What is Skeptical Love? December 11, 2009

What is Skeptical Love?

by Jesse Galef –

What is love?  People often say that they “believe” in love, or swear that there’s more to it than a set of feelings. I was involved in a Q&A a couple years ago in which an audience member asked me whether I had ever been in love. As I was telling him I would discuss private matters over drinks as long as he was buying, he proceeded to rant about how love is a gift from God and not just a chemical process.

But why should we assume a metaphysical explanation? My sister, Julia Galef, is going to be addressing the issue in the Valentine’s episode of a new podcast she’ll be co-hosting with none other than Massimo Pigliucci of Rationally Speaking. Yes, I’m proud of my family.

After trying to avoid the ‘cynical killjoy’ label by going on the record as “enthusiastically pro-love. (Also pro-kindness, pro-motherhood, and pro-puppies, in case anyone’s keeping track.)” she launches in:

However, as good skeptics, what do we do when faced with a mysterious and unexplained phenomenon? We look for explanations! Science has already found correlations between particular hormones and certain forms or stages of love. Dopamine is associated with romantic obsession, and oxytocin and vasopressin with long-term attachment. Evolutionary biologists also have some theories about why love developed (pair bonding was necessary to raise our helpless human young, for example).

There’s good reason to suspect that the word ‘love’ is an ambiguous term which refers to a broad combination of different emotions to different people in different contexts.  When we avoid the word and just address its various component feelings that are associated with the word, science seems to do a fine job of explaining it.

Like the word ‘soul’, ‘love’ is notoriously difficult to define and equally frustrating to discuss.  If we can’t provide a clear idea of what we mean when we each use a word, chances are it’s going to be a fruitless conversation.  We have no way of knowing whether we’re even talking about the same concept!  People take that confusion as a sign that love is somehow transcendent and metaphysical.  They forget that language is an imperfect tool, and assume that it must be difficult to discuss because it’s on a higher plane of existence.  Nope, we’re just apes who sometimes have trouble expressing ourselves.

What are the implications of a skeptical approach to love? Julia poses the question but withholds opinion until the podcast.

Finally, what if we could explain love scientifically — would that change our attitude towards it? Would the knowledge that this transcendent feeling is generated by the presence of a particular chemical in our brain detract from the transcendence? And if we were forced to admit that the concepts of “soulmates” or “true” love are nonsensical, would we love less deeply?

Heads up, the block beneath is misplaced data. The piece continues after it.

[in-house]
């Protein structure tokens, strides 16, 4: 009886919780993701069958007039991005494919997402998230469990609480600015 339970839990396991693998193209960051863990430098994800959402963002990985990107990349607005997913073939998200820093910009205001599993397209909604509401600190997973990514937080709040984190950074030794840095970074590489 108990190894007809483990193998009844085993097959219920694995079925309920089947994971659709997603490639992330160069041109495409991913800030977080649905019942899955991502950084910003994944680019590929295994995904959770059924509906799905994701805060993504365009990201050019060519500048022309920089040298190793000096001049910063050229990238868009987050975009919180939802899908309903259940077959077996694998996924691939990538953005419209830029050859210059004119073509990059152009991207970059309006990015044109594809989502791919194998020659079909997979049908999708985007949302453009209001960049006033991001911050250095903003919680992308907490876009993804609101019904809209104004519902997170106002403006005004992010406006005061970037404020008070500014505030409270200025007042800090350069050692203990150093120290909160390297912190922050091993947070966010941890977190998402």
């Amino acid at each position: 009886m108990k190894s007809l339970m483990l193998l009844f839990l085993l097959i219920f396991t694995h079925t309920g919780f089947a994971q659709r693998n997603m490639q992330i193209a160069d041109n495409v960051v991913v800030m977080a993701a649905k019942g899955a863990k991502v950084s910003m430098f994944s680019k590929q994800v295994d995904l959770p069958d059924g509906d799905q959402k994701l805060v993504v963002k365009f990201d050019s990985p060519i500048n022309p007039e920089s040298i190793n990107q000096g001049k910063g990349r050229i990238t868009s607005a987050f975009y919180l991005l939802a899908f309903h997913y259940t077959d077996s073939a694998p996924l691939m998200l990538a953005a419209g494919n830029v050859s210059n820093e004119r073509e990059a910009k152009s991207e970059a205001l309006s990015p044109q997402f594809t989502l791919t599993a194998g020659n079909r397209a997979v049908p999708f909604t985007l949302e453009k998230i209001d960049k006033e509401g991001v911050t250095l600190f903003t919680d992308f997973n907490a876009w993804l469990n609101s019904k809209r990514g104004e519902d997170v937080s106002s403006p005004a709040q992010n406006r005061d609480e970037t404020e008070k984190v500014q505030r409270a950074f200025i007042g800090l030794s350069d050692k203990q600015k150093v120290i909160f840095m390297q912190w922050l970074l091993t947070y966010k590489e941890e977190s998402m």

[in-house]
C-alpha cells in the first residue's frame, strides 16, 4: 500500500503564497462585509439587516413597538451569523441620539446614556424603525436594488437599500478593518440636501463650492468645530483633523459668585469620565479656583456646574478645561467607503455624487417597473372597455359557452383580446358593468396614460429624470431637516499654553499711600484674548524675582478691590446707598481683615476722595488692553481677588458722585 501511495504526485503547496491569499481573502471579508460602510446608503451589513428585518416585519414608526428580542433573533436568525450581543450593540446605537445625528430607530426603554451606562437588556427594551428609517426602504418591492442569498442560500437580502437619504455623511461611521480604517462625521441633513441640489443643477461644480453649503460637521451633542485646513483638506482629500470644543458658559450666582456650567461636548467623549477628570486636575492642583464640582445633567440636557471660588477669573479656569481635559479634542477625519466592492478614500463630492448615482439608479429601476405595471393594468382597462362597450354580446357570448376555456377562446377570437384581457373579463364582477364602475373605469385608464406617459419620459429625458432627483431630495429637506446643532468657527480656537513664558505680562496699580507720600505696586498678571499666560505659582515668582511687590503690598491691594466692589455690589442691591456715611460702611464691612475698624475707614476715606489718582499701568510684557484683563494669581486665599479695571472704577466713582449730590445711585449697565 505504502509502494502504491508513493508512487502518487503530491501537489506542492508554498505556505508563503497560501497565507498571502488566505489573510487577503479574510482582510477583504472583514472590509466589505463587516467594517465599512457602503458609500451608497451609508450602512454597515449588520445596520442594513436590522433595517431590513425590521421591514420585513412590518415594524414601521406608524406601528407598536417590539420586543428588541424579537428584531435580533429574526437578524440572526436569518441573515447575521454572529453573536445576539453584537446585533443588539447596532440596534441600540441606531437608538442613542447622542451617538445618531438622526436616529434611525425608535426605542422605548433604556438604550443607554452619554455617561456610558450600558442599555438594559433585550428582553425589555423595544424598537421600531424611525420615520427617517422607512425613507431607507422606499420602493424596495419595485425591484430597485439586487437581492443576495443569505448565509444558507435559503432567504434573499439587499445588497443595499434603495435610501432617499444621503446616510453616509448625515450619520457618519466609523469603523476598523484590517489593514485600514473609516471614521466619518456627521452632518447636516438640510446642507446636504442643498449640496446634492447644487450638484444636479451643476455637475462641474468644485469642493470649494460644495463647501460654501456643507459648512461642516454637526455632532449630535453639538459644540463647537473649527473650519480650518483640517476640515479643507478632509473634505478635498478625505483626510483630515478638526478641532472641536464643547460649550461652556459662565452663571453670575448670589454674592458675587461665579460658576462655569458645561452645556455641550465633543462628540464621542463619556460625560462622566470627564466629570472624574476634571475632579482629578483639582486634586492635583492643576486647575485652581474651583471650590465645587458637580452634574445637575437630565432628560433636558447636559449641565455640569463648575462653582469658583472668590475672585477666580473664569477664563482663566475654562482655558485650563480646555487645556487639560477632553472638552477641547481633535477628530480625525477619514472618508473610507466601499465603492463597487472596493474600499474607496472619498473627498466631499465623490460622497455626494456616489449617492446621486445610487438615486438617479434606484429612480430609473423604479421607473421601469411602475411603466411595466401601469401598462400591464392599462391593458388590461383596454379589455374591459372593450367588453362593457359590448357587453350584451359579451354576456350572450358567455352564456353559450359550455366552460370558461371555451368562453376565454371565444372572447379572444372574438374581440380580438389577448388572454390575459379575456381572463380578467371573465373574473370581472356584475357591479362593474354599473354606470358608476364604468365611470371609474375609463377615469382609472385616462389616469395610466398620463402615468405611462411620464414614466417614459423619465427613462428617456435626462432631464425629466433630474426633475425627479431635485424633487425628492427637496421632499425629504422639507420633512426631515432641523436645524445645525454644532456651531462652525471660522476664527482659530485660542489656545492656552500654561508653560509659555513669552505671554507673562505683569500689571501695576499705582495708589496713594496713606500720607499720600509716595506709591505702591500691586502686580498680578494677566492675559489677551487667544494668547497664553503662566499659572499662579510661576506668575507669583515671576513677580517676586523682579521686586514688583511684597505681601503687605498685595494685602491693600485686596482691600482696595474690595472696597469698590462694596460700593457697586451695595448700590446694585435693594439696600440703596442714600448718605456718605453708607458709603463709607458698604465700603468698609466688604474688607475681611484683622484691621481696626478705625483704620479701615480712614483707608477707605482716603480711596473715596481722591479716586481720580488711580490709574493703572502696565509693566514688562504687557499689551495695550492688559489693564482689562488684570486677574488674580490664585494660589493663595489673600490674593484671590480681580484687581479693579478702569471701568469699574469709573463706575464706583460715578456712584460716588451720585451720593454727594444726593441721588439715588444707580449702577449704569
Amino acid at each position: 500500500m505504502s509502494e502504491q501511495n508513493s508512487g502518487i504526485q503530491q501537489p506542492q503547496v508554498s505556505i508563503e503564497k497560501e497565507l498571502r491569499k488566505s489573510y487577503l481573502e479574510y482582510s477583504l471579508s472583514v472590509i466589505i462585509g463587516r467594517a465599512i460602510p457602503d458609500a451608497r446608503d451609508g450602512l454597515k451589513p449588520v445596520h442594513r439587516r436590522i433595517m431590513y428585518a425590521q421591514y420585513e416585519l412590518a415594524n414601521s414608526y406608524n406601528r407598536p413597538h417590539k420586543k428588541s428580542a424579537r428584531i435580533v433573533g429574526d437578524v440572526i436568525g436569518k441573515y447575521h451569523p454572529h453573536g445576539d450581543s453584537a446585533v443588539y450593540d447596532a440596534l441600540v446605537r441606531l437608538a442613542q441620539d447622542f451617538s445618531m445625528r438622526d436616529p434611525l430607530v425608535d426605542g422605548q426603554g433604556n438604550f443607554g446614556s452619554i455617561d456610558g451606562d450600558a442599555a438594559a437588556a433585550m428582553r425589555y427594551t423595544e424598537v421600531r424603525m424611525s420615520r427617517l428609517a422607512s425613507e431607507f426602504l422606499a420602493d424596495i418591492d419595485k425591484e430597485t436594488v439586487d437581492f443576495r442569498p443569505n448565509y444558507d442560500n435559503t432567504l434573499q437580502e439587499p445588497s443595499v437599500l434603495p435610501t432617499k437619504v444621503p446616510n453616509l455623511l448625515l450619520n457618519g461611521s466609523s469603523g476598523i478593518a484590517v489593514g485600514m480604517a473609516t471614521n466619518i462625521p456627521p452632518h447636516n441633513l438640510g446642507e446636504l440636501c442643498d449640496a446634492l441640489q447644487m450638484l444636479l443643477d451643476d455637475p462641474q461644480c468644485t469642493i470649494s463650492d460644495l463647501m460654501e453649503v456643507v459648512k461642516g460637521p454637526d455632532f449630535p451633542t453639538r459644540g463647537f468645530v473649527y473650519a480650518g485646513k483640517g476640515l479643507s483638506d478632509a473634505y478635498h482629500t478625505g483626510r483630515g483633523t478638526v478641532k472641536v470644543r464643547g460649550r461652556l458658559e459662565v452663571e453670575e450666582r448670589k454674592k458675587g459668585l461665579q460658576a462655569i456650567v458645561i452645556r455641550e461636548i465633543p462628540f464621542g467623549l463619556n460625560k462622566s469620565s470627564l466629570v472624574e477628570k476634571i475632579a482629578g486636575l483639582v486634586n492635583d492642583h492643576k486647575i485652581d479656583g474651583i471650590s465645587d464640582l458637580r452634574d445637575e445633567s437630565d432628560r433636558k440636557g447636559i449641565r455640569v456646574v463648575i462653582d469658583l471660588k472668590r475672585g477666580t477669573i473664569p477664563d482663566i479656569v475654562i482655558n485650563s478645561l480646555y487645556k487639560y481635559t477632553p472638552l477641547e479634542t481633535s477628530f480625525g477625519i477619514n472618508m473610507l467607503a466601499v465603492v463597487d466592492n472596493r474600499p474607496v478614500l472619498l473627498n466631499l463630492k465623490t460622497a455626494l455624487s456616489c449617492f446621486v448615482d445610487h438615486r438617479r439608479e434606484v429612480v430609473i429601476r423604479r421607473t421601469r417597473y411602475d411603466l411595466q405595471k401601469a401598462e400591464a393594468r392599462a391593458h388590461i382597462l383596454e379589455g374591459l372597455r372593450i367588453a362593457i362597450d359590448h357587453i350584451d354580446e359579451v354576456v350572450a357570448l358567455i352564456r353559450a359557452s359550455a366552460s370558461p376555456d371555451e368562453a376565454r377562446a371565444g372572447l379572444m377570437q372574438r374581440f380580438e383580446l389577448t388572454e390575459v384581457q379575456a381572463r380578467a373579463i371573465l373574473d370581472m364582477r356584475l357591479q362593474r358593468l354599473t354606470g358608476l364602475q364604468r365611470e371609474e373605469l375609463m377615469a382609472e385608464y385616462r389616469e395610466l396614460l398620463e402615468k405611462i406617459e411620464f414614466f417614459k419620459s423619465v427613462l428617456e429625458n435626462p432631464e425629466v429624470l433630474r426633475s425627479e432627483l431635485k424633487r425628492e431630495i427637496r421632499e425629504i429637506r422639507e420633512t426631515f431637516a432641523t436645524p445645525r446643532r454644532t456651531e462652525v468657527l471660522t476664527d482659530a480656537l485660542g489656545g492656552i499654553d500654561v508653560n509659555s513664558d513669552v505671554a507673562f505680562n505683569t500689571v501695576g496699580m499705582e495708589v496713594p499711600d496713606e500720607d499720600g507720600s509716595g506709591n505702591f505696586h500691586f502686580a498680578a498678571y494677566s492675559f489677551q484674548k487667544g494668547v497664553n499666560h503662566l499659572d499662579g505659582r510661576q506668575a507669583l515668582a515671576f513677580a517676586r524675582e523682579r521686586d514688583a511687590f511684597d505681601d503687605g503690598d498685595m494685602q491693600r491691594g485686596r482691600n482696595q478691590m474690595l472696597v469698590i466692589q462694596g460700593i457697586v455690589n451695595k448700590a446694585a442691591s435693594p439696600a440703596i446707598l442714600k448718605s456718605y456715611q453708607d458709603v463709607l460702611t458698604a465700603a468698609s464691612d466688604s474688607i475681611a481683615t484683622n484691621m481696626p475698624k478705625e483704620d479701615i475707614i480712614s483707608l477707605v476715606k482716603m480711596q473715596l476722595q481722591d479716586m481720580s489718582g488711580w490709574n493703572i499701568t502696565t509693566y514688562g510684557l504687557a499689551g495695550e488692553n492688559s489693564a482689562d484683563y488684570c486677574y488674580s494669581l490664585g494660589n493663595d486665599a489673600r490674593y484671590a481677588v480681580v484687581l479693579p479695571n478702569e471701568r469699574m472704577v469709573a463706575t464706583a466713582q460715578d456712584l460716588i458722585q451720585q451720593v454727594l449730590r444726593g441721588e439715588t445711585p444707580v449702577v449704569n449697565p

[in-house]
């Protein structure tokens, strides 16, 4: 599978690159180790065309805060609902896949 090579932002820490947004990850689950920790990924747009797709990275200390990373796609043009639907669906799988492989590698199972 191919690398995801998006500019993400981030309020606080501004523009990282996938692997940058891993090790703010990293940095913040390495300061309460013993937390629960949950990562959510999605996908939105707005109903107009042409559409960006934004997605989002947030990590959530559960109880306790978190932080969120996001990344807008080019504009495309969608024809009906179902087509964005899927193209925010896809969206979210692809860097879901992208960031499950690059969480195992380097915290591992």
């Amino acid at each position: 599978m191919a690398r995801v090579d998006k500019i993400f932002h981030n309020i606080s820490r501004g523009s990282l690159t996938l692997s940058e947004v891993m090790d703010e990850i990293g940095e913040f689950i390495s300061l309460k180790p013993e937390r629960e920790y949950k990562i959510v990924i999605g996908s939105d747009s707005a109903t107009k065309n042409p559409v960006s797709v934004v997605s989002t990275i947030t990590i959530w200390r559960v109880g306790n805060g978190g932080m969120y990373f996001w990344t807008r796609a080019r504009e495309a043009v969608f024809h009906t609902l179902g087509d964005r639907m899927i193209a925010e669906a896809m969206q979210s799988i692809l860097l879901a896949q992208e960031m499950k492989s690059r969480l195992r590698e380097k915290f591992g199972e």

I’ll take a stab at it. Obviously, the physical emotions we feel would be untouched – the chemical reactions would occur and there would be the same attraction, devotion, and commitment. But if people derive extraneous pleasure from the thought that their love was fated, that pleasure could be lost through science.

When we unweave the rainbow and discover what makes its colors, it doesn’t become any less beautiful.  For many people, myself included, there’s an added sense of wonder at nature.  But it might ruin your day if you like the idea of leprechauns.

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  • One way of clearing up what we mean by loving: having a way of categorizing types of love, like how Robert Sternberg did with his Triangle Theory of Love. Basically, love is made up of three parts (passion, intimacy, and compassion), and there are seven types of love that are each made up of different aspects of love (from nonlove (which has none of the three) to consummate love (which has all three). While this is a simplification of love, I think it helps when talking about love because it serves as a means of clarifying what kind of love you’re talking about, like if you’re talking about love at first sight or the love your grandparents still hold for each other.

  • Seconded that its important not to mash together several distinct experiences, just because language conventionally uses only one term for them all. Hell, even C.S.Lewis distinguished four species of love, though he had to resort to Greek to do it.

    But I think any thorough-going materialist has to resist treating these grand abstractions as if they were the basic reality. It’s the other way round: Love (and Good and Evil and all of that stuff) is a generalization of concrete particulars — my feelings for my partner, my child, my friend, etc, each instance being some combination of instinctive emotional faculties. I fully realize (especially as a former Christian) that placing one’s experience in a larger context provides a kind of validation — but I find that putting it in the context of actual historical-causal explanation as provided by science is at least as satisfying as any theological context.